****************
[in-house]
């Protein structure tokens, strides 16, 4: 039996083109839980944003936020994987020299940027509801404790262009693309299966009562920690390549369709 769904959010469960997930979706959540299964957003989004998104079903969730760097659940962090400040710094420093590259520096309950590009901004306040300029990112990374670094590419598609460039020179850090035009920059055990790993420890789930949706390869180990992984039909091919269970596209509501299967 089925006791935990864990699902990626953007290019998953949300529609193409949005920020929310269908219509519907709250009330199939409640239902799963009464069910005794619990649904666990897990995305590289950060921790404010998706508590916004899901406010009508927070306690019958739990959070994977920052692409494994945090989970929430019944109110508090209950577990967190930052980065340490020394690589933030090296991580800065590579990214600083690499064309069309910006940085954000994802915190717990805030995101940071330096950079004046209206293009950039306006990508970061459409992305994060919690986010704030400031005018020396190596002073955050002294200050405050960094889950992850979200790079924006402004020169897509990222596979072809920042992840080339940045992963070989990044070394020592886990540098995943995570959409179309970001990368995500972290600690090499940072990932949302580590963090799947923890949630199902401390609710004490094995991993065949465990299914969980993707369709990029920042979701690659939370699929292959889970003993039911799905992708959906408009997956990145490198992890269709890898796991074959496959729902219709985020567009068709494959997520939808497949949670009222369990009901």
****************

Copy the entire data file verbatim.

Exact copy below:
[in-house]
């Protein structure tokens, strides 16, 4: 039996083109839980944003936020994987020299940027509801404790262009693309299966009562920690390549369709 769904959010469960997930979706959540299964957003989004998104079903969730760097659940962090400040710094420093590259520096309950590009901004306040300029990112990374670094590419598609460039020179850090035009920059055990790993420890789930949706390869180990992984039909091919269970596209509501299967 089925006791935990864990699902990626953007290019998953949300529609193409949005920020929310269908219509519907709250009330199939409640239902799963009464069910005794619990649904666990897990995305590289950060921790404010998706508590916004899901406010009508927070306690019958739990959070994977920052692409494994945090989970929430019944109110508090209950577990967190930052980065340490020394690589933030090296991580800065590579990214600083690499064309069309910006940085954000994802915190717990805030995101940071330096950079004046209206293009950039306006990508970061459409992305994060919690986010704030400031005018020396190596002073955050002294200050405050960094889950992850979200790079924006402004020169897509990222596979072809920042992840080339940045992963070989990044070394020592886990540098995943995570959409179309970001990368995500972290600690090499940072990932949302580590963090799947923890949630199902401390609710004490094995991993065949465990299914969980993707369709990029920042979701690659939370699929292959889970003993039911799905992708959906408009997956990145490198992890269709890898796991074959496959729902219709985020567009068709494959997520939808497949949670009222369990009901």